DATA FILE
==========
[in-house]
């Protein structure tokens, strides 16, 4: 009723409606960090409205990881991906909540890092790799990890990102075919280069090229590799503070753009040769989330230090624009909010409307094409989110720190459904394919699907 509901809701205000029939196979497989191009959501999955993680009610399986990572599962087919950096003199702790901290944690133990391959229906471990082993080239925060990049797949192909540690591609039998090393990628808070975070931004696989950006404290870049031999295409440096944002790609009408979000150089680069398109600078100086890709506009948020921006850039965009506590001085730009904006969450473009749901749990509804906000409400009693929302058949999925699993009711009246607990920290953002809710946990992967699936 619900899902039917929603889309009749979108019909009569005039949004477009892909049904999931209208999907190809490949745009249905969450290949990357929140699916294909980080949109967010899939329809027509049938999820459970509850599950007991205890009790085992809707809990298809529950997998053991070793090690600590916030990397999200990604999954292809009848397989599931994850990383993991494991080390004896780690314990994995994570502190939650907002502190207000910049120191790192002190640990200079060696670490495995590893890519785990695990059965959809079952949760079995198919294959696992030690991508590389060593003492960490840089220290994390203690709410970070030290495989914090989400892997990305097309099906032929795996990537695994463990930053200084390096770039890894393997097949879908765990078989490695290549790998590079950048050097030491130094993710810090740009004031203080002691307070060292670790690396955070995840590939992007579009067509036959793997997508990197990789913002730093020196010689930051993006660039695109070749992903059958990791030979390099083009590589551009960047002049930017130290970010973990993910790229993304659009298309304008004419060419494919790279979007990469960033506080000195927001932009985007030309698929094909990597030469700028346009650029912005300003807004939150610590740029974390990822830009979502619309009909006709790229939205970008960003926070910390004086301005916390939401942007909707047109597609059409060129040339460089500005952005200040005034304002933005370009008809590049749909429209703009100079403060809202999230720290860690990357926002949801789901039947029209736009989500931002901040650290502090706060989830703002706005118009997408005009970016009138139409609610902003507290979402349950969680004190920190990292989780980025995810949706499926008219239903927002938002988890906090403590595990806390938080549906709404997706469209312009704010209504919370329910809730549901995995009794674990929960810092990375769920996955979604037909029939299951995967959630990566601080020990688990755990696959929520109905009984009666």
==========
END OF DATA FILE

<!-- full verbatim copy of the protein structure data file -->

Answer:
[in-house]
């Protein structure tokens, strides 16, 4: 009723409606960090409205990881991906909540890092790799990890990102075919280069090229590799503070753009040769989330230090624009909010409307094409989110720190459904394919699907 509901809701205000029939196979497989191009959501999955993680009610399986990572599962087919950096003199702790901290944690133990391959229906471990082993080239925060990049797949192909540690591609039998090393990628808070975070931004696989950006404290870049031999295409440096944002790609009408979000150089680069398109600078100086890709506009948020921006850039965009506590001085730009904006969450473009749901749990509804906000409400009693929302058949999925699993009711009246607990920290953002809710946990992967699936 619900899902039917929603889309009749979108019909009569005039949004477009892909049904999931209208999907190809490949745009249905969450290949990357929140699916294909980080949109967010899939329809027509049938999820459970509850599950007991205890009790085992809707809990298809529950997998053991070793090690600590916030990397999200990604999954292809009848397989599931994850990383993991494991080390004896780690314990994995994570502190939650907002502190207000910049120191790192002190640990200079060696670490495995590893890519785990695990059965959809079952949760079995198919294959696992030690991508590389060593003492960490840089220290994390203690709410970070030290495989914090989400892997990305097309099906032929795996990537695994463990930053200084390096770039890894393997097949879908765990078989490695290549790998590079950048050097030491130094993710810090740009004031203080002691307070060292670790690396955070995840590939992007579009067509036959793997997508990197990789913002730093020196010689930051993006660039695109070749992903059958990791030979390099083009590589551009960047002049930017130290970010973990993910790229993304659009298309304008004419060419494919790279979007990469960033506080000195927001932009985007030309698929094909990597030469700028346009650029912005300003807004939150610590740029974390990822830009979502619309009909006709790229939205970008960003926070910390004086301005916390939401942007909707047109597609059409060129040339460089500005952005200040005034304002933005370009008809590049749909429209703009100079403060809202999230720290860690990357926002949801789901039947029209736009989500931002901040650290502090706060989830703002706005118009997408005009970016009138139409609610902003507290979402349950969680004190920190990292989780980025995810949706499926008219239903927002938002988890906090403590595990806390938080549906709404997706469209312009704010209504919370329910809730549901995995009794674990929960810092990375769920996955979604037909029939299951995967959630990566601080020990688990755990696959929520109905009984009666």